Thursday, August 6, 2020

"Atlas At War," Provides a Fascinating Look at War Comics of the Past

The lengthy introduction to, "Atlas At War," by the book's editor, Dr. Michael J. Vassallo, is careful to point out that so many war comics were produced during the '40s and '50s (before somewhat fading away) that there is enough material for arguably 4 more think books after this impressive tome. I don't doubt it, but what is contained within, "Atlas At War," is a fantastic overview of war comics in the past. A joint publishing venture between Marvel and Dead Reckoning, "Atlas At War," is full of war stories from WWII as well as the Korean War, some pre-code and more visceral, others from the post-comic-code era that resulted in stories being a bit more watered-down (in all comics, frankly, not just war). It's a big and stellar read.

"Atlas at War," tries to identify creative teams as best it can, but credits weren't always the most detailed in comics decades ago. Therefore, while some amazing creators are noted (Kirby, Ditko, Heath, Colan, and so forth), a number of comics are left a mystery who may have been involved in their creation. The tales are all impressive in their mixture of pro-war propaganda, tales of the horrors of war, and some tales that are pretty politically incorrect by today's standards--as also noted by Dr. Vassallo as these are of course products of their time. One reason everything looks incredible is due to the amazing art restoration done by Allan Harvey, who deserves immense praise.

These are comics from more than half a century ago. Heck, in another 20 years it will have been a whole century. That means many of these original comics are torn-up, weathered, faded, and otherwise past their prime in appearance. However, everything within, "Atlas at War," is fantastic thanks to some amazing art restoration done by Allan Harvey, as can be seen above. There is a certain charm to reading these old comics in their original form, warts and all, yes, but being able to see the skill and hard work of the creative teams in crystal-clear detail is glorious and Harvey's restoration is arguably what makes these reprinted tales of a war a must-have for anyone with an interest in old war comics, or comics in general.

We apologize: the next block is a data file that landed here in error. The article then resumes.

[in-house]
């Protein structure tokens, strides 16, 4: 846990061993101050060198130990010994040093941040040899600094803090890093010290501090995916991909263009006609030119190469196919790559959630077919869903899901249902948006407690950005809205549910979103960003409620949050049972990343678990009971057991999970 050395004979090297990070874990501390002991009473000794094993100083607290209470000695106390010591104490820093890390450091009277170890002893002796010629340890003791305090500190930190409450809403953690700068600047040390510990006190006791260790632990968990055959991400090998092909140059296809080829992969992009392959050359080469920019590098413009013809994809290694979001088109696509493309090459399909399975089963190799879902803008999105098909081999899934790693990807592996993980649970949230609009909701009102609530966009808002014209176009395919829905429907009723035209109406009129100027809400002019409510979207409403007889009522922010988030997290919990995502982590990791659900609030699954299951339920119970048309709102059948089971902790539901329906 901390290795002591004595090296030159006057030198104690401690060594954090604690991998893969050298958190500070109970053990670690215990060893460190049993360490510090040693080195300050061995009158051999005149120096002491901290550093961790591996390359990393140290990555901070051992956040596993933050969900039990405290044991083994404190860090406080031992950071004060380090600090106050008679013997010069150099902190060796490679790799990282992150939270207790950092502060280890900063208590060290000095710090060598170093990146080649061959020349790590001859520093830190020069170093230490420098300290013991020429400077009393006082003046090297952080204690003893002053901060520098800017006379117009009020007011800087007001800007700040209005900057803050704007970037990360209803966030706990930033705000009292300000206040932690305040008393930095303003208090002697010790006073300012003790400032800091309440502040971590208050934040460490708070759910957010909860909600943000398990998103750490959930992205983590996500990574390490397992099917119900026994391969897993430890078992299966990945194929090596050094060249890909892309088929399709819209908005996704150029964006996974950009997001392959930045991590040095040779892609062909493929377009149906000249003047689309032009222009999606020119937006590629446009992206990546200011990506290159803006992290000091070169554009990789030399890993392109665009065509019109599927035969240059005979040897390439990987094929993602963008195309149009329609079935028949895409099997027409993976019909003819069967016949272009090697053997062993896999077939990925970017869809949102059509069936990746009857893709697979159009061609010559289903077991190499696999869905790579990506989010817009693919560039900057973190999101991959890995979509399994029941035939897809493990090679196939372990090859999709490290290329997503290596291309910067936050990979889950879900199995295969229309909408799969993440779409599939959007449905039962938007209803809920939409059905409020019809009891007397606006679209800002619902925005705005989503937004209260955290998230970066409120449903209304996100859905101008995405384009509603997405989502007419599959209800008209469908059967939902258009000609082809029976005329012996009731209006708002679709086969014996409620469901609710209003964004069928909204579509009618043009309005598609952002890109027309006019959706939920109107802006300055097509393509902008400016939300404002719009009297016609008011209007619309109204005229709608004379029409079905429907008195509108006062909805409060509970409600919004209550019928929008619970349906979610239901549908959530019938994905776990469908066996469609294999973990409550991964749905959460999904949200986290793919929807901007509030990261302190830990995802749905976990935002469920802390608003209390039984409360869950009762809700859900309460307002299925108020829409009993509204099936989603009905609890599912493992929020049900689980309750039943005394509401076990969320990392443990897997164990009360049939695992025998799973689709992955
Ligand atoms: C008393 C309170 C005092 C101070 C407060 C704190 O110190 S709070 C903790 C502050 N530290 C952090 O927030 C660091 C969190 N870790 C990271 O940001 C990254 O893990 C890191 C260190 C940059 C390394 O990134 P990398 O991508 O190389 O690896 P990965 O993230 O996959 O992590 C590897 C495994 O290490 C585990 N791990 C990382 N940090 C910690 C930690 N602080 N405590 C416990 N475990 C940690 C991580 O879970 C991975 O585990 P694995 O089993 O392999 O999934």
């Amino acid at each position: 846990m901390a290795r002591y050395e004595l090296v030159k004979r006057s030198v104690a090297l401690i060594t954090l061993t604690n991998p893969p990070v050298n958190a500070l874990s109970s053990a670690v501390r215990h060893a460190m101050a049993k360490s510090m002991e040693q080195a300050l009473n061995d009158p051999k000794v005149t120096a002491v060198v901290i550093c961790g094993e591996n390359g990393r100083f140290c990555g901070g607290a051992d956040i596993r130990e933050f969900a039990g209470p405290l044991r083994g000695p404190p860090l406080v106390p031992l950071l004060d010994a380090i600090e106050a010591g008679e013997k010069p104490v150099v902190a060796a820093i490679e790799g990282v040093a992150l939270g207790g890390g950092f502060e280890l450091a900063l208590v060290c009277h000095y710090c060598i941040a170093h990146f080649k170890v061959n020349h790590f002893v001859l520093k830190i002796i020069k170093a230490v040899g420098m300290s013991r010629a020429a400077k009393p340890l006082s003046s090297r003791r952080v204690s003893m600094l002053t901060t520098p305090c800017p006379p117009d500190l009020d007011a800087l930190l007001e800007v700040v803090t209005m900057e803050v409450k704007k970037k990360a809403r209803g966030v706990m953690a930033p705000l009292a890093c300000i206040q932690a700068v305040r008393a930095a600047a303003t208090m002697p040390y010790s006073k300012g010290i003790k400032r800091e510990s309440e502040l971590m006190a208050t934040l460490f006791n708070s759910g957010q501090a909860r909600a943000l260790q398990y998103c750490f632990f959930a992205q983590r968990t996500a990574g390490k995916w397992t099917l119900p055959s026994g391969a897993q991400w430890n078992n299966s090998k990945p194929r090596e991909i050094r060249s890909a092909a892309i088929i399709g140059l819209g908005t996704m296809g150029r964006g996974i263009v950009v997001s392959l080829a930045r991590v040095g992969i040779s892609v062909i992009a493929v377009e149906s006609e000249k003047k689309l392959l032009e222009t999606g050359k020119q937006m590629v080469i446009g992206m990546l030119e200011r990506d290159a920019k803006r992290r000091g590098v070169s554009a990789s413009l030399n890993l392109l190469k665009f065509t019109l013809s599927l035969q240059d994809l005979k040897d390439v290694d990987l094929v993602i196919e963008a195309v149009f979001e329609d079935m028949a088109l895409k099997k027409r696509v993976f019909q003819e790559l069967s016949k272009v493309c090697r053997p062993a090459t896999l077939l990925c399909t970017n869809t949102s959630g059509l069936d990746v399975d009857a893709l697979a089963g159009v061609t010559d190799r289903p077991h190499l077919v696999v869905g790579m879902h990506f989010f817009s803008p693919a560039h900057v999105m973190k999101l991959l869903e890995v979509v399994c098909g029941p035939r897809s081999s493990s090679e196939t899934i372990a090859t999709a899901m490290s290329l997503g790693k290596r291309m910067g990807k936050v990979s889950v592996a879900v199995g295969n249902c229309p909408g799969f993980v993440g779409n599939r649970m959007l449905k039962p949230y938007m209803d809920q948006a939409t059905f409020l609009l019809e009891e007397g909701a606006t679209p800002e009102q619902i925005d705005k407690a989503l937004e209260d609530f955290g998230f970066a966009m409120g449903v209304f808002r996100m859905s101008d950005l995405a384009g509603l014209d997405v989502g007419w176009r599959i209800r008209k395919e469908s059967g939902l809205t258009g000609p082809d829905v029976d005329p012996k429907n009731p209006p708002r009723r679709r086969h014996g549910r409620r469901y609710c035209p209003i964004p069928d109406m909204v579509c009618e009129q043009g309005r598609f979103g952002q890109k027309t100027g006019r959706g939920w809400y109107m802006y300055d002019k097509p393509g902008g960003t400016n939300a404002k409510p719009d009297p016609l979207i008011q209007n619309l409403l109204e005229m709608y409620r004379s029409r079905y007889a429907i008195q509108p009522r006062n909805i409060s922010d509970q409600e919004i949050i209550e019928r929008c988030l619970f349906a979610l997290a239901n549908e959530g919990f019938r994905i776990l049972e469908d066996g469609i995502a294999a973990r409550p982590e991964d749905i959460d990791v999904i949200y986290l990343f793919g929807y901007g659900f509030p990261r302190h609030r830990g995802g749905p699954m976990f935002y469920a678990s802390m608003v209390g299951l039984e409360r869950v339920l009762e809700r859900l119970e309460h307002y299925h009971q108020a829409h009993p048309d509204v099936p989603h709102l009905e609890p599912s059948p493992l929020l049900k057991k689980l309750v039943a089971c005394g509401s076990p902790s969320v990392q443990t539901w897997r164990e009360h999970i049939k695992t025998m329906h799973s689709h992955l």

"Atlas at War," is a phenomenal look into the past at how the once-booming business of war comics resulted in some amazing talents writing and illustrating tales of combat. It contains stories that still strike a nerve today in their messaging and the restoration by Allan Harvey drives-home every panel of explosions, whizzing bullets, and muddy battlefields. This isn't just an amazing collection of comics, it is a fantastic piece of comic history.
5 out of 5 stars.

1 comment:

  1. Thanks for the nice review of our book. To the point about unknown creative teams, all the artists have been identified and a handful of the writers. Writers rarely ever signed their stories in this period so it makes their identification difficult at times. Thankfully some writers left detailed records of their work so assigning credits has been an ongoing project. We know more now than we ever did in that regard. And yes, I agree. Allan Harvey did a phenomenal job on the restoration!

    Dr. Michael J. Vassallo